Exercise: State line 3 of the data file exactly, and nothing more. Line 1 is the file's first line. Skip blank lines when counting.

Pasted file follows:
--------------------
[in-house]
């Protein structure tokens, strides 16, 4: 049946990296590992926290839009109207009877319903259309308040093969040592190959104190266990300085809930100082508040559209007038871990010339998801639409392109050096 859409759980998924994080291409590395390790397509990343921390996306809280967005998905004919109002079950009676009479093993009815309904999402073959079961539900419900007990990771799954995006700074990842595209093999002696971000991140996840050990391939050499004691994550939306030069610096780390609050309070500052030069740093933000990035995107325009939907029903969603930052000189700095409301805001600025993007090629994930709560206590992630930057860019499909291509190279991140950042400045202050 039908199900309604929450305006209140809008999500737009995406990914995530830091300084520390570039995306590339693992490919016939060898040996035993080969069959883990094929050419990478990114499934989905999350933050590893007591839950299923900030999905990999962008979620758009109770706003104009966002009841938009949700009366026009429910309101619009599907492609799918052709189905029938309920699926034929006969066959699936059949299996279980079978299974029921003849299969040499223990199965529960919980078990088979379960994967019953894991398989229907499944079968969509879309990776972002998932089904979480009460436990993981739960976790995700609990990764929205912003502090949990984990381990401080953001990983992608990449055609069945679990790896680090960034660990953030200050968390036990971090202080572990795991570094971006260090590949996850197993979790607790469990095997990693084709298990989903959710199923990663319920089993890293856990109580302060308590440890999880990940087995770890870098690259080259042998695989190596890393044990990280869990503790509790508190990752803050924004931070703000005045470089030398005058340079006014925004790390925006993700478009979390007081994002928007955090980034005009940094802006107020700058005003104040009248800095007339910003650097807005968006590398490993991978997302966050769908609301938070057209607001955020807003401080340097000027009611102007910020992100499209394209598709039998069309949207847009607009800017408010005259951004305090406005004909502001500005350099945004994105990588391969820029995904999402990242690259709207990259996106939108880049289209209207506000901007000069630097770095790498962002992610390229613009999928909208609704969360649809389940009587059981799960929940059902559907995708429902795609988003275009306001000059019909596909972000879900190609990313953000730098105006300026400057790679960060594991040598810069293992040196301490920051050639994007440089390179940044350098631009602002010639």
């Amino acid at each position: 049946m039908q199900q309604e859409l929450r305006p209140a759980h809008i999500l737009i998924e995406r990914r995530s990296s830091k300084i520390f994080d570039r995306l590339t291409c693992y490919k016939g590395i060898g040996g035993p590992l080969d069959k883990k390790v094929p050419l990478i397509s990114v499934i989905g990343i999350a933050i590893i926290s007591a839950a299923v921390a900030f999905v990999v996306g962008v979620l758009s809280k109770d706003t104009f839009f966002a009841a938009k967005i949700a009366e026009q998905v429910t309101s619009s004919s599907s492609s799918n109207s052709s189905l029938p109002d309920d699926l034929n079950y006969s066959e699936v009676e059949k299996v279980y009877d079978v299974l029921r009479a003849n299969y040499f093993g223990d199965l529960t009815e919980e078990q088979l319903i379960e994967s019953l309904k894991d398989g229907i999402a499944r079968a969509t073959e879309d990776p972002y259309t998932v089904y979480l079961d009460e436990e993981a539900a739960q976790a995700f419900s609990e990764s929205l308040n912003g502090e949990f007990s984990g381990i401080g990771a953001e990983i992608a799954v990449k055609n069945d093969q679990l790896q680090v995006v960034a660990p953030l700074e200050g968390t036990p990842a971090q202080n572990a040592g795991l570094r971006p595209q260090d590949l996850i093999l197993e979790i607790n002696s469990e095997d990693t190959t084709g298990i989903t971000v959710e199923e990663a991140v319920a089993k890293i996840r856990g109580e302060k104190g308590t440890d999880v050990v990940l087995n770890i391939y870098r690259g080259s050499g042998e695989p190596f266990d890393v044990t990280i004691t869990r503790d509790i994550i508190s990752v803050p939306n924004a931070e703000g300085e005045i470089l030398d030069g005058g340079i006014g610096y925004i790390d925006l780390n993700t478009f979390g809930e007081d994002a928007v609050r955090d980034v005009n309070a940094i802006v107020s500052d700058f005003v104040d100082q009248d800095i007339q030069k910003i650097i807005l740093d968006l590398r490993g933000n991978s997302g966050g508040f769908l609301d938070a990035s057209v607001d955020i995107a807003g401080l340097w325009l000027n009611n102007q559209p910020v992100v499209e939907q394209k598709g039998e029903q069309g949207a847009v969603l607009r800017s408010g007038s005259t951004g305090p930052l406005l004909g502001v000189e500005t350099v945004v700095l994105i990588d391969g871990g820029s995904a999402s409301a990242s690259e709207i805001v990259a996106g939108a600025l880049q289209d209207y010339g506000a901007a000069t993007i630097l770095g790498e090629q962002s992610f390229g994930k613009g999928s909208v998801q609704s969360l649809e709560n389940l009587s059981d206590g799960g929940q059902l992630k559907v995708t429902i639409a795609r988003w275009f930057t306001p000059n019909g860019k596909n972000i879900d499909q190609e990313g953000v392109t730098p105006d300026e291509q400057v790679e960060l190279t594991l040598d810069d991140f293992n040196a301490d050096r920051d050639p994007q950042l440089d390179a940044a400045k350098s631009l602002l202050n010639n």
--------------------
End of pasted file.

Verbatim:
């Amino acid at each position: 049946m039908q199900q309604e859409l929450r305006p209140a759980h809008i999500l737009i998924e995406r990914r995530s990296s830091k300084i520390f994080d570039r995306l590339t291409c693992y490919k016939g590395i060898g040996g035993p590992l080969d069959k883990k390790v094929p050419l990478i397509s990114v499934i989905g990343i999350a933050i590893i926290s007591a839950a299923v921390a900030f999905v990999v996306g962008v979620l758009s809280k109770d706003t104009f839009f966002a009841a938009k967005i949700a009366e026009q998905v429910t309101s619009s004919s599907s492609s799918n109207s052709s189905l029938p109002d309920d699926l034929n079950y006969s066959e699936v009676e059949k299996v279980y009877d079978v299974l029921r009479a003849n299969y040499f093993g223990d199965l529960t009815e919980e078990q088979l319903i379960e994967s019953l309904k894991d398989g229907i999402a499944r079968a969509t073959e879309d990776p972002y259309t998932v089904y979480l079961d009460e436990e993981a539900a739960q976790a995700f419900s609990e990764s929205l308040n912003g502090e949990f007990s984990g381990i401080g990771a953001e990983i992608a799954v990449k055609n069945d093969q679990l790896q680090v995006v960034a660990p953030l700074e200050g968390t036990p990842a971090q202080n572990a040592g795991l570094r971006p595209q260090d590949l996850i093999l197993e979790i607790n002696s469990e095997d990693t190959t084709g298990i989903t971000v959710e199923e990663a991140v319920a089993k890293i996840r856990g109580e302060k104190g308590t440890d999880v050990v990940l087995n770890i391939y870098r690259g080259s050499g042998e695989p190596f266990d890393v044990t990280i004691t869990r503790d509790i994550i508190s990752v803050p939306n924004a931070e703000g300085e005045i470089l030398d030069g005058g340079i006014g610096y925004i790390d925006l780390n993700t478009f979390g809930e007081d994002a928007v609050r955090d980034v005009n309070a940094i802006v107020s500052d700058f005003v104040d100082q009248d800095i007339q030069k910003i650097i807005l740093d968006l590398r490993g933000n991978s997302g966050g508040f769908l609301d938070a990035s057209v607001d955020i995107a807003g401080l340097w325009l000027n009611n102007q559209p910020v992100v499209e939907q394209k598709g039998e029903q069309g949207a847009v969603l607009r800017s408010g007038s005259t951004g305090p930052l406005l004909g502001v000189e500005t350099v945004v700095l994105i990588d391969g871990g820029s995904a999402s409301a990242s690259e709207i805001v990259a996106g939108a600025l880049q289209d209207y010339g506000a901007a000069t993007i630097l770095g790498e090629q962002s992610f390229g994930k613009g999928s909208v998801q609704s969360l649809e709560n389940l009587s059981d206590g799960g929940q059902l992630k559907v995708t429902i639409a795609r988003w275009f930057t306001p000059n019909g860019k596909n972000i879900d499909q190609e990313g953000v392109t730098p105006d300026e291509q400057v790679e960060l190279t594991l040598d810069d991140f293992n040196a301490d050096r920051d050639p994007q950042l440089d390179a940044a400045k350098s631009l602002l202050n010639n």